NEW YORK — Baseball players and owners have reached a tentative verbal agreement on a five-year labor contract and hope to have a signed deal by next week.
Negotiators reached an understanding when they met late Thursday at the InterContinental O’Hare in Rosemont, Ill., a person familiar with the negotiations told The Associated Press. The person spoke on condition of anonymity Friday because the agreement still was being drafted.
The sides hope to sign a memorandum of understanding in time to announce the agreement Monday or Tuesday. The last item to fall in place was the luxury tax on high payroll teams.
The agreement, the first for the union since Michael Weiner succeeded Donald Fehr as head last year, would replace the deal expiring Dec. 11 and would give baseball 21 years of labor peace since the 1994-95 strike.
Under the agreement, there will be a new restraint on the amount of money a team spends each year to sign selections from the amateur draft, with teams going over a threshold being penalized with a type of luxury tax.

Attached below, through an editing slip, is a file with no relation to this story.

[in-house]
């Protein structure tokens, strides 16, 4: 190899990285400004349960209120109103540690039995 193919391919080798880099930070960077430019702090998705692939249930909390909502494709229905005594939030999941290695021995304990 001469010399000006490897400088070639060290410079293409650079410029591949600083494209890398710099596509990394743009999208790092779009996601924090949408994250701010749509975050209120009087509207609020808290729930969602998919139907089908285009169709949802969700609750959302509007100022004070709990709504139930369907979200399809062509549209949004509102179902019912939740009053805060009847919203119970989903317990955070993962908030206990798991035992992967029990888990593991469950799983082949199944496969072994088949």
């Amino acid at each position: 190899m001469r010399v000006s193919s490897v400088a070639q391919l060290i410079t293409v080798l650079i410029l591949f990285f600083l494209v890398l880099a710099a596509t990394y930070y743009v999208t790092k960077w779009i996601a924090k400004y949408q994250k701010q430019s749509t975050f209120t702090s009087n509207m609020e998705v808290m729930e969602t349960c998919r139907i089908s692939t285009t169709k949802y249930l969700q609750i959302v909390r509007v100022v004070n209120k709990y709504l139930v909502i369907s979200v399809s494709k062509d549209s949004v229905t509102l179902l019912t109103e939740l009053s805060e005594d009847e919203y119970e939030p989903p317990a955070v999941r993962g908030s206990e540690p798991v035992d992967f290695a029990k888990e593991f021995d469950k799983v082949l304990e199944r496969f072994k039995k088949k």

In addition, there will be a separate restraint on the amount of money spent to sign international amateur free agents from nations such as the Dominican Republic, Venezuela and Cuba. There also will be a committee established to review the system for international signings, leaving open the possibility of a new system during the term of the deal.
Negotiators also worked to lower the percentage of major league free agents who require the highest form of draft pick compensation for the teams losing them.
As part of the deal, players and owners are agreeing to add an extra wild-card round to the playoffs. The extra round will be one game, winner take all.